Using an elastic dislocation model to investigate static Coulomb stress change scenarios for earthquake ruptures in the eastern Marmara Sea region, Turkey
Jordan R. Muller, Atilla Aydin, Tim J. Wright, 2006. "Using an elastic dislocation model to investigate static Coulomb stress change scenarios for earthquake ruptures in the eastern Marmara Sea region, Turkey", Analogue and Numerical Modelling of Crustal-Scale Processes, S. J. H. Buiter, G. Schreurs
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Using an elastic dislocation model, we incorporate a historical earthquake catalog, mapped Marmara Sea fault traces, and fault slip distributions for the 1999 Izmit earthquake inferred from InSAR and GPS data to determine various stress change scenarios crucial for evaluating future earthquake potential in the eastern Marmara Sea. We have tested six plausible past rupture configurations arising from the uncertainty in the location of the western termination of 1999 Izmit earthquake rupture and the location of the 1963 Yalova earthquake rupture. Coulomb stresses calculated are increased on the Princes’ Islands, Çinarcik, and Armutlu fault segments in each case. In four of the six plausible configurations of previous ruptures, the Çinarcik fault receives the greatest average stress change. In one other configuration, the average stress increase on the Princes’ Islands fault is greatest. In another, the stress changes on the Çinarcik and Princes’ Islands faults are comparable. Moreover, we show that rupture initiating on either the Princes’ Islands or Armutlu faults would be favoured to propagate onto the Central Marmara, or Imrali fault, respectively, based on the favourable geometries of the respective fault intersections. Rupture initiating on the Çinarcik fault, however would be limited to a much shorter length based on its mapped western termination. Therefore, while the earthquake-induced stress changes may, in most cases, be greatest on the Çinarcik fault, an earthquake initiating on this fault segment may produce a shorter cumulative rupture compared to rupture initiated on the two other major eastern Marmara Sea fault segments. These results are encouraging for the use of geomechanical modelling tools in addressing uncertainties inherent in most geological and geophysical data applied to earthquake-related problems.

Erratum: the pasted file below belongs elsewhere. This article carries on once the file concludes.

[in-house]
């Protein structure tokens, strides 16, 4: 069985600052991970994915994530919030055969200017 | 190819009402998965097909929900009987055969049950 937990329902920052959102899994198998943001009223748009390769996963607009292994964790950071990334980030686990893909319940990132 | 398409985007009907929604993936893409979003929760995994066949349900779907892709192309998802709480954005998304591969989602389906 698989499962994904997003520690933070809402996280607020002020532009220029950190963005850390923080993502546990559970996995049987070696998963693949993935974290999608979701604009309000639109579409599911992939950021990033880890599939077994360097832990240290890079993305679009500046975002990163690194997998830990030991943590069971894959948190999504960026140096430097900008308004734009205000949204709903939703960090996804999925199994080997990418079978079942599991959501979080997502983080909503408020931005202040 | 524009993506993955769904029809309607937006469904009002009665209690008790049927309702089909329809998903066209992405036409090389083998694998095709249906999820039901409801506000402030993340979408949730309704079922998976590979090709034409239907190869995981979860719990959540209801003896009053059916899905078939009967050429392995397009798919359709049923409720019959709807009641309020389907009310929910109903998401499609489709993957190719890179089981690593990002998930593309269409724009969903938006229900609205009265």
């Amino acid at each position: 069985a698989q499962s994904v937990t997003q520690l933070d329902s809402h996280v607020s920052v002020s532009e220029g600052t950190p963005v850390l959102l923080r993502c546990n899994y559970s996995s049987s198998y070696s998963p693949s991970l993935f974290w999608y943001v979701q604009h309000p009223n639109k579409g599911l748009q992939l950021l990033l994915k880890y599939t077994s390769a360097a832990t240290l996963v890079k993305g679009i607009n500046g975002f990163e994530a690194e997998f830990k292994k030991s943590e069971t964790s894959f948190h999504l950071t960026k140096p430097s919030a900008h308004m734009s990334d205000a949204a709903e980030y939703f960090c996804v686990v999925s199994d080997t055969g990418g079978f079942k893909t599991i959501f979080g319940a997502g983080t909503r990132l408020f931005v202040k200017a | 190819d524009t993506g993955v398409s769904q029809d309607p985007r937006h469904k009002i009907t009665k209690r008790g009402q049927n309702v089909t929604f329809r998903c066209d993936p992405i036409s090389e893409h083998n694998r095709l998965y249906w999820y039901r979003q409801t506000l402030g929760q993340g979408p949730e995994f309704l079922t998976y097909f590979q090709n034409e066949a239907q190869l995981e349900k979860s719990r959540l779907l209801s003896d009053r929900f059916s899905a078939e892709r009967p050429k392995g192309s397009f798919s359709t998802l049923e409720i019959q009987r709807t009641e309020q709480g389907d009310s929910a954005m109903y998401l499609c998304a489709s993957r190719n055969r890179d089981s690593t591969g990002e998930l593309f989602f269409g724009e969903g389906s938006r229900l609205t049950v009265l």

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The crust of the Earth records the deformational processes of the inner Earth and the influence of the overlying atmosphere. The state of the Earth’s crust at any time is therefore the result of internal and external processes, which occur on different time and spatial scales. In recent years important steps forward in the understanding of such complex processes have been made by integrating theory and observations with experimental and computer models. This volume presents state-of-the-art analogue and numerical models of processes that alter the Earth’s crust. It shows the application of models in a broad range of geological problems with careful documentation of the modelling approach used. This volume contains contributions on analogue and numerical sandbox models, models of orogenic processes, models of sedimentary basins, models of surface processes and deformation, and models of faults and fluid flow.